Today, contemporary pastry approaches Easter eggs in an experimental way…
Wishing to make our own chocolate eggs we were faced with a problem. We didn’t have egg-shape moulds at home… So, we decided to follow a primitive method and make solid eggs from a chocolate truffles’ mixture, which means truffle-eggs! After all, a solid egg has more delicious chocolate than a hollow, so it’s a win-win situation!
Easter chocolate truffles with honey and orgeat syrup
Ingredients for the chocolate truffles
|Chocolate couverture||300 gr|
|Heavy cream (full fat)||250 gr|
|Honey||40 gr (2 tbs)|
|Orgeat syrup (or liqueur)||50 gr (2,5 tbs)|
|Crumbled biscuits||100 gr|
(sprinkles, powdered sugar, cocoa, cinnamon, pearls etc)
Method for making chocolate truffles
First, prepare a chocolate ganache. Chop the chocolate couverture so that it melts easily and pour it into a bowl. In a saucepan heat the heavy cream with the honey until it starts to boil, meaning until you see the first bubbles on the cream’s surface. Pour the heavy cream over the chocolate and cover the bowl with plastic wrap for one minute. Then, stir the mixture with a hand whisk until the ganache is smooth and shiny. Add the orgeat syrup (or liqueur, Amaretto for example) and stir.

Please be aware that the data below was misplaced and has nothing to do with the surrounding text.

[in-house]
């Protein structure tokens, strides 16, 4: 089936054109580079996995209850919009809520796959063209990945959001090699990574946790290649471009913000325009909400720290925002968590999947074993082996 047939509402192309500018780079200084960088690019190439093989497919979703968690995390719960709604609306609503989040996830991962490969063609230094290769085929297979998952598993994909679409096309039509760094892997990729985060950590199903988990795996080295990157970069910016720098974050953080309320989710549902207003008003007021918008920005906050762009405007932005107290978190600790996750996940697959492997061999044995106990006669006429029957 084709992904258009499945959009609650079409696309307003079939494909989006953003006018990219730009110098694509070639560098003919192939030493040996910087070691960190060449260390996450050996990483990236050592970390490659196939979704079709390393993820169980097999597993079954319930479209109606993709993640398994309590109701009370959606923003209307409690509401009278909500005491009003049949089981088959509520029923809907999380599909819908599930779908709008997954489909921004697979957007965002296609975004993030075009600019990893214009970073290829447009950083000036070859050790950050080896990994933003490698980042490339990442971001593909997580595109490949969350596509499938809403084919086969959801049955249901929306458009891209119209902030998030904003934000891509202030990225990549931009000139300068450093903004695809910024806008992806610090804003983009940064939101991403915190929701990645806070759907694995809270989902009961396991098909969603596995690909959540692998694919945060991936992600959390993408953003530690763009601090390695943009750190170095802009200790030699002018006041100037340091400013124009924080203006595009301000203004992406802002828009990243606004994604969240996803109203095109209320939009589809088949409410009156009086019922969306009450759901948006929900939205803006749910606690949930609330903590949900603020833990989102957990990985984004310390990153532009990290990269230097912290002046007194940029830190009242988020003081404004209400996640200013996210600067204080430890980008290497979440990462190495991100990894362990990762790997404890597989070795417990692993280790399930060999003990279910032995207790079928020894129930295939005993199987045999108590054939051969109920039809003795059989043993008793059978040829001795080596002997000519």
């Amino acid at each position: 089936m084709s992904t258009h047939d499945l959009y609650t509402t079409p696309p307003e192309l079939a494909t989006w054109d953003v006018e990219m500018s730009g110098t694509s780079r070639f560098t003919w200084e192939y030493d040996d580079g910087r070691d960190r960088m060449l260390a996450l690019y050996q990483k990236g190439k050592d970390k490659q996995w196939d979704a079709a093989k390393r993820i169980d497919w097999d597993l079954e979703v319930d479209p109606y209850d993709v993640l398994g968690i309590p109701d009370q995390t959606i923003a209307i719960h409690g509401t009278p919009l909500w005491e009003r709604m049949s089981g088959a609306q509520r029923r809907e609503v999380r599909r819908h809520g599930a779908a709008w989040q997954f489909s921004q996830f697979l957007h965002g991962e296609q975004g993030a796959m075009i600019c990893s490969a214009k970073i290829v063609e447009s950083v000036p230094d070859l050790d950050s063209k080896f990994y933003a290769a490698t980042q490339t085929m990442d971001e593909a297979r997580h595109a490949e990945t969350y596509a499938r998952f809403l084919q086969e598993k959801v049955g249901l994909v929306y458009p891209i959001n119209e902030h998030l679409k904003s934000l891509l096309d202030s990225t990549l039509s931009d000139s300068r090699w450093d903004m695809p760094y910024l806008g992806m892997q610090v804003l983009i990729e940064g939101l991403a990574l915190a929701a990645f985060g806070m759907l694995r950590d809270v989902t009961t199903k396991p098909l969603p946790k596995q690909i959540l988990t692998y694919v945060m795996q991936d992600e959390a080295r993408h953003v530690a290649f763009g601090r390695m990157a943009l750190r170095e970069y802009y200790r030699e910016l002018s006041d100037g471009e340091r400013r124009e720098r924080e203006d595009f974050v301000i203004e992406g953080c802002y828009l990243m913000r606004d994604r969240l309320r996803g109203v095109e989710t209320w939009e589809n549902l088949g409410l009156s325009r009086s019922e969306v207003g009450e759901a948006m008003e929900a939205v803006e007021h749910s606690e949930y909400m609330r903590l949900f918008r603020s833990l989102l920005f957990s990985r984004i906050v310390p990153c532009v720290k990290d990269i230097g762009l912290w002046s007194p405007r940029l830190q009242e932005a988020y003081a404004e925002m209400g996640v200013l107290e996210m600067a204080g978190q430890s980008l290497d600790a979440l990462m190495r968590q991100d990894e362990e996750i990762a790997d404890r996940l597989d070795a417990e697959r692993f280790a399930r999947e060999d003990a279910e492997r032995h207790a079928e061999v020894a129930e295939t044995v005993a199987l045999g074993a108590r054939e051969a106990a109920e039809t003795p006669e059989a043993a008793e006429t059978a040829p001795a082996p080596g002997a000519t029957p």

Finally, add the crumbled biscuits -we processed half a package of biscuits in the blender- and mix well. Pour the mixture into a mould and put it into the refrigerator for several hours to set -we left it for 4 hours.
Τhe mixture is ready when it becomes a soft spread that can be moulded. It is best to wear gloves so that our hands’ temperature doesn’t melt the chocolate. Form eggs for egg-truffles or balls for regular truffles. Finally, coat the truffles in anything you like. We made three versions: powdered sugar and cinnamon, white chocolate sprinkles and blue pearls. Store your chocolate truffles in the refrigerator, but let them at room temperature for a while before enjoying them, so that they obtain a creamy texture.
We wish you all Happy Easter, health, love and optimism! May we all be with our loved ones next year!